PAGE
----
April 20, 2017
Automated intelligence: Why every business must get serious about it
By: Laetitia Cailleteau

Until recently, automation has been people-powered: hard-coded by programmers into business processes that they define. Today, however, automation is reaching new heights, with Artificial Intelligence (AI) capabilities enabling greater machine autonomy.

One of the most significant things about this new era of automation is that it goes beyond efficiency: it has the power to create new business models.

New Business Models

A great example is Singapore’s CCTV network. Before AI came along, a team of five employees were tasked with watching Singapore’s 35,000 cameras to try and spot unusual activity. This was an impossible task with the cameras providing too much information for five people to process. Today, an AI-enabled system uses algorithms to spot abnormal activity and to filter information to human employees, who then decide on the best course of action—whether to call the police or fire services, for example.

Singapore has reimagined what can be done with technology, and this is the approach all businesses must take. Those that can be creative and use AI to build new business models will be most successful.

At Accenture, we’re supporting businesses ready to make this leap with our London-based Liquid Studio. In our Liquid Studio, we bring together all our global assets and immerse clients in technology that will help them create new futures for their organisations. The Studio is staffed by our best experts, who help clients work through the different opportunities AI can offer them. We believe the Liquid Studio, along with similar initiatives, will be a catalyst to the uptake of modern automation.

The ethics of AI

However, as businesses plot their paths to automation, it’s important they consider the ethical implications of the technology. With such a transformational technology, new challenges are going to arise, and these need to be mitigated.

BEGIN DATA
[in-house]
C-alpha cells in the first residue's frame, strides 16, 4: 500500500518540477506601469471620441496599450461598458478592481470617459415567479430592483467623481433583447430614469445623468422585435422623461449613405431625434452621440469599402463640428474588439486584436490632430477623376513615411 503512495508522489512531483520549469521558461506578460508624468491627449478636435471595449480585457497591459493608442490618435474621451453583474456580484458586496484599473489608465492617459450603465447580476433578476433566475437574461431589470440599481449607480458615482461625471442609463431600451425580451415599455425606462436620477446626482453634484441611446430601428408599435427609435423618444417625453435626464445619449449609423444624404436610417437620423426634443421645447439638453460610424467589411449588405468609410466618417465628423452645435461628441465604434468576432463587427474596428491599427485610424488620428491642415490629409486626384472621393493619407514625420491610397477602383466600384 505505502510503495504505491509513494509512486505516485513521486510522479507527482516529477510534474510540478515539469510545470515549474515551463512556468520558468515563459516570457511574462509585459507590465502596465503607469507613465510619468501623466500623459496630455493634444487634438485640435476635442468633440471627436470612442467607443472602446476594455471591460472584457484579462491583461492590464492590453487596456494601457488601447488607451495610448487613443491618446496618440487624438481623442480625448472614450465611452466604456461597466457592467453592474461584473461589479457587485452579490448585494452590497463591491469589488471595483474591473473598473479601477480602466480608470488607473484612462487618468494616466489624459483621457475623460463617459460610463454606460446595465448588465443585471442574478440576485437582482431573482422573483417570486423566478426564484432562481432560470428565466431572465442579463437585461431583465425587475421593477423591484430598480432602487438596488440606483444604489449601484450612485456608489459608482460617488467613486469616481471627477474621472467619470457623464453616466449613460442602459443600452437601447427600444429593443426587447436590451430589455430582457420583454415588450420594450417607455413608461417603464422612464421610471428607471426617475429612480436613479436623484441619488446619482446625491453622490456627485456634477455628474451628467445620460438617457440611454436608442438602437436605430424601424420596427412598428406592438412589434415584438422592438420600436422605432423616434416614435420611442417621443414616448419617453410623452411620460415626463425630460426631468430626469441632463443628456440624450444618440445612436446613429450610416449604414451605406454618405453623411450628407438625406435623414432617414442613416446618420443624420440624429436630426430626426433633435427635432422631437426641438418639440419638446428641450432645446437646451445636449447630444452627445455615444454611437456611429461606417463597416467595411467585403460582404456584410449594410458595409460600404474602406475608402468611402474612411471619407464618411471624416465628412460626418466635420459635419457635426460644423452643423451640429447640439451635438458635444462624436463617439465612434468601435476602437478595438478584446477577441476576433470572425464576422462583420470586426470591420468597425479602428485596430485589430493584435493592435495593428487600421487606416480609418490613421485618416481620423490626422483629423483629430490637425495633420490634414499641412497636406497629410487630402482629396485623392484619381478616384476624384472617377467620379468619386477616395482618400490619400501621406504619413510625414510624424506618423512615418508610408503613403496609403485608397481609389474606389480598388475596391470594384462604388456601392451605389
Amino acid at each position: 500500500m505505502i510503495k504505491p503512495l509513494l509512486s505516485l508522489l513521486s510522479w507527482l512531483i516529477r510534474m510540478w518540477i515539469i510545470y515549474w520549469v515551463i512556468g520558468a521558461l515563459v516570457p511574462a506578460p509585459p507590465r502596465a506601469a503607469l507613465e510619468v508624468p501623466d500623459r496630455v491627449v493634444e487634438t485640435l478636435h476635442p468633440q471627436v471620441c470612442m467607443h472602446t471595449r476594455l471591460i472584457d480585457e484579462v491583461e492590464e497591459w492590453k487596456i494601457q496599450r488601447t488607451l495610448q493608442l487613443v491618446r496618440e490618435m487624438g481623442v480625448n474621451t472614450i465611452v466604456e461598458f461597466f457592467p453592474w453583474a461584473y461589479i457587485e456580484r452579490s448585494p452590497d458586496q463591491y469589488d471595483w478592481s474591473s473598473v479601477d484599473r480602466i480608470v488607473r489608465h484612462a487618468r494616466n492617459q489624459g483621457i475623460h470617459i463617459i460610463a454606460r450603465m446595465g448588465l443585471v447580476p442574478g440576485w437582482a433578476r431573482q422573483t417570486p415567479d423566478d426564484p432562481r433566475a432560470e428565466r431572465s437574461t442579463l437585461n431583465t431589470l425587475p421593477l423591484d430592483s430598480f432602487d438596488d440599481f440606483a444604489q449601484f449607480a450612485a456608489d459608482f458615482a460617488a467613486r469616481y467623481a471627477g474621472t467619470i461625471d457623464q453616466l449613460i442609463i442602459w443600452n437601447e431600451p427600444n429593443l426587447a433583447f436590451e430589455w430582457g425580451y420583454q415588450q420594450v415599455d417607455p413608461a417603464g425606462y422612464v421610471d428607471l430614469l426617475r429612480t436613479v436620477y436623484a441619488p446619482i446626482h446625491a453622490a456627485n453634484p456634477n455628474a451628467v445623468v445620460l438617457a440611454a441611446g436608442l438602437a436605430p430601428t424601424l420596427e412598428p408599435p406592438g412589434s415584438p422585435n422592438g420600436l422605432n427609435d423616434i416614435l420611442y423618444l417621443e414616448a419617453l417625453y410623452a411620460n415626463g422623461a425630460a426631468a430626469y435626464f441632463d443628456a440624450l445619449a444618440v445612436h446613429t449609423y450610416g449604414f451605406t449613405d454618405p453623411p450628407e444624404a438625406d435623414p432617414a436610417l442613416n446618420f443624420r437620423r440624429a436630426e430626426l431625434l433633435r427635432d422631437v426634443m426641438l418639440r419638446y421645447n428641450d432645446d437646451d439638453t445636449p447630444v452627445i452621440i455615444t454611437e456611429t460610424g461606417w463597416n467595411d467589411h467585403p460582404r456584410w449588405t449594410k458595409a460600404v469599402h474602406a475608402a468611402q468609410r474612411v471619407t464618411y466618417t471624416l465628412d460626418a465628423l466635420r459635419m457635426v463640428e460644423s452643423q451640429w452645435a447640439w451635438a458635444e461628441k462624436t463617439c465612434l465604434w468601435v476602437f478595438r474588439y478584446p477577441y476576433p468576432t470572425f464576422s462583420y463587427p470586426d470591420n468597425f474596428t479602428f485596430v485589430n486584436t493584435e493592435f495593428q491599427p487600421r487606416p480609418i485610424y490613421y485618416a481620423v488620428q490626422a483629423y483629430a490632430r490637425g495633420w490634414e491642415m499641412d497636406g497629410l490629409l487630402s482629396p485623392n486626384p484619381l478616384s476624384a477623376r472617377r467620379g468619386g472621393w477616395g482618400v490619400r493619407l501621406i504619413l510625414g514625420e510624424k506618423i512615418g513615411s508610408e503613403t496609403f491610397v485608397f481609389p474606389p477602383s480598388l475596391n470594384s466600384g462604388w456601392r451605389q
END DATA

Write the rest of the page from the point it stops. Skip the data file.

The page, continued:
For example, who in the business should take responsibility for the actions of a robot? Is it the coders who create the algorithm, or is it the robot itself? Or think about the way a driverless car is programmed to act in an accident. If a collision is unavoidable between another car, a pedestrian and a cyclist, who should the algorithm favour?

The ethical considerations of AI run deep and many haven’t been addressed adequately; but in my opinion, it’s essential they are before businesses come to rely on the technology. I also think in some cases it’ll be essential that industry receives support and clear guidance from lawmakers on how to proceed.

Intelligent Automation is fast becoming essential for businesses. It’ll quickly emerge as the main enabler for business differentiation and efficiency; in the process making business more natural than ever for customers and employees. But before you start on your AI transformation, you must plan effectively. Think about where it can be used in your business and what the ethical implications of doing so are. For every business, there’s a perfect AI solution; it’s just a matter of finding the one that delivers the most value.

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